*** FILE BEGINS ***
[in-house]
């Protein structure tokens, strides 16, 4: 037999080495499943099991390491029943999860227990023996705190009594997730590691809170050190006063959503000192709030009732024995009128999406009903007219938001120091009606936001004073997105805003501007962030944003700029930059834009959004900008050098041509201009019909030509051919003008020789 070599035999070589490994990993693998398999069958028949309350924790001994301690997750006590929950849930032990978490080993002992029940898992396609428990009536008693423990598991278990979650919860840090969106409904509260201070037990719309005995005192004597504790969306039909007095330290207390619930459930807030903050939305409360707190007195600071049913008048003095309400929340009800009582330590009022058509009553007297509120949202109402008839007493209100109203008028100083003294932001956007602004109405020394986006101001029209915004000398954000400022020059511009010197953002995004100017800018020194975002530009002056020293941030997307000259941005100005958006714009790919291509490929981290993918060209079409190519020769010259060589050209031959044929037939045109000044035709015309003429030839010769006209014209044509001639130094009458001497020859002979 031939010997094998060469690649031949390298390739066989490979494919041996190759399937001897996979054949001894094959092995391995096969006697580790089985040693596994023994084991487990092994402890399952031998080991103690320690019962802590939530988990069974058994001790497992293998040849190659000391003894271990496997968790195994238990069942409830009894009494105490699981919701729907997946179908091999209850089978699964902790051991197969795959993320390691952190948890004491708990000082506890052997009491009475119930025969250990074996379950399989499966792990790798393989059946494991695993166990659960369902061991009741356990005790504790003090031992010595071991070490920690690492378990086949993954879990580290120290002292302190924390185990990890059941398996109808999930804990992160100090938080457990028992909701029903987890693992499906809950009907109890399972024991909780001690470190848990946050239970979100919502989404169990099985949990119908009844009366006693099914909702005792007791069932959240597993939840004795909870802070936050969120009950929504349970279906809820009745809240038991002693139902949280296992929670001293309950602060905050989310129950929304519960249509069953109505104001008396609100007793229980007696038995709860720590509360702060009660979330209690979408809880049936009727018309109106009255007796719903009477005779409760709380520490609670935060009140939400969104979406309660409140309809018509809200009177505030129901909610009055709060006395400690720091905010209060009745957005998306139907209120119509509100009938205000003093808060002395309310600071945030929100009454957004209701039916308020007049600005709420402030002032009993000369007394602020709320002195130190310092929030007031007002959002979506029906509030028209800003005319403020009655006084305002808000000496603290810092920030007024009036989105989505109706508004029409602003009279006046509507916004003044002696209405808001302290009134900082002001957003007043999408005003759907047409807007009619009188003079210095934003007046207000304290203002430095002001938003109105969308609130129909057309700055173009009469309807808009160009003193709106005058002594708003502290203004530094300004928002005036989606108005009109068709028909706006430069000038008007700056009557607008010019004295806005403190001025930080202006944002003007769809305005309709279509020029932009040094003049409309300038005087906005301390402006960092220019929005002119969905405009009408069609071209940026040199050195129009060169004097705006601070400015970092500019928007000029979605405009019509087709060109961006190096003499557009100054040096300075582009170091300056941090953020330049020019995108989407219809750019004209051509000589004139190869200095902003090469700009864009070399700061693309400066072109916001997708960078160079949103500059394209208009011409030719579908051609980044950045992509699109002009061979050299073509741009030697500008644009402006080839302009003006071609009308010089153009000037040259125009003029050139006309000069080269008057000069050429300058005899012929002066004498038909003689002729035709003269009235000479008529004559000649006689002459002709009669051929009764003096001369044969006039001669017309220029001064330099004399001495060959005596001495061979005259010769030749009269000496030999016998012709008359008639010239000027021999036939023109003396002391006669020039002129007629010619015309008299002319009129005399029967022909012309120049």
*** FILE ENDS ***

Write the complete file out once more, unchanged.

[in-house]
């Protein structure tokens, strides 16, 4: 037999080495499943099991390491029943999860227990023996705190009594997730590691809170050190006063959503000192709030009732024995009128999406009903007219938001120091009606936001004073997105805003501007962030944003700029930059834009959004900008050098041509201009019909030509051919003008020789 070599035999070589490994990993693998398999069958028949309350924790001994301690997750006590929950849930032990978490080993002992029940898992396609428990009536008693423990598991278990979650919860840090969106409904509260201070037990719309005995005192004597504790969306039909007095330290207390619930459930807030903050939305409360707190007195600071049913008048003095309400929340009800009582330590009022058509009553007297509120949202109402008839007493209100109203008028100083003294932001956007602004109405020394986006101001029209915004000398954000400022020059511009010197953002995004100017800018020194975002530009002056020293941030997307000259941005100005958006714009790919291509490929981290993918060209079409190519020769010259060589050209031959044929037939045109000044035709015309003429030839010769006209014209044509001639130094009458001497020859002979 031939010997094998060469690649031949390298390739066989490979494919041996190759399937001897996979054949001894094959092995391995096969006697580790089985040693596994023994084991487990092994402890399952031998080991103690320690019962802590939530988990069974058994001790497992293998040849190659000391003894271990496997968790195994238990069942409830009894009494105490699981919701729907997946179908091999209850089978699964902790051991197969795959993320390691952190948890004491708990000082506890052997009491009475119930025969250990074996379950399989499966792990790798393989059946494991695993166990659960369902061991009741356990005790504790003090031992010595071991070490920690690492378990086949993954879990580290120290002292302190924390185990990890059941398996109808999930804990992160100090938080457990028992909701029903987890693992499906809950009907109890399972024991909780001690470190848990946050239970979100919502989404169990099985949990119908009844009366006693099914909702005792007791069932959240597993939840004795909870802070936050969120009950929504349970279906809820009745809240038991002693139902949280296992929670001293309950602060905050989310129950929304519960249509069953109505104001008396609100007793229980007696038995709860720590509360702060009660979330209690979408809880049936009727018309109106009255007796719903009477005779409760709380520490609670935060009140939400969104979406309660409140309809018509809200009177505030129901909610009055709060006395400690720091905010209060009745957005998306139907209120119509509100009938205000003093808060002395309310600071945030929100009454957004209701039916308020007049600005709420402030002032009993000369007394602020709320002195130190310092929030007031007002959002979506029906509030028209800003005319403020009655006084305002808000000496603290810092920030007024009036989105989505109706508004029409602003009279006046509507916004003044002696209405808001302290009134900082002001957003007043999408005003759907047409807007009619009188003079210095934003007046207000304290203002430095002001938003109105969308609130129909057309700055173009009469309807808009160009003193709106005058002594708003502290203004530094300004928002005036989606108005009109068709028909706006430069000038008007700056009557607008010019004295806005403190001025930080202006944002003007769809305005309709279509020029932009040094003049409309300038005087906005301390402006960092220019929005002119969905405009009408069609071209940026040199050195129009060169004097705006601070400015970092500019928007000029979605405009019509087709060109961006190096003499557009100054040096300075582009170091300056941090953020330049020019995108989407219809750019004209051509000589004139190869200095902003090469700009864009070399700061693309400066072109916001997708960078160079949103500059394209208009011409030719579908051609980044950045992509699109002009061979050299073509741009030697500008644009402006080839302009003006071609009308010089153009000037040259125009003029050139006309000069080269008057000069050429300058005899012929002066004498038909003689002729035709003269009235000479008529004559000649006689002459002709009669051929009764003096001369044969006039001669017309220029001064330099004399001495060959005596001495061979005259010769030749009269000496030999016998012709008359008639010239000027021999036939023109003396002391006669020039002129007629010619015309008299002319009129005399029967022909012309120049």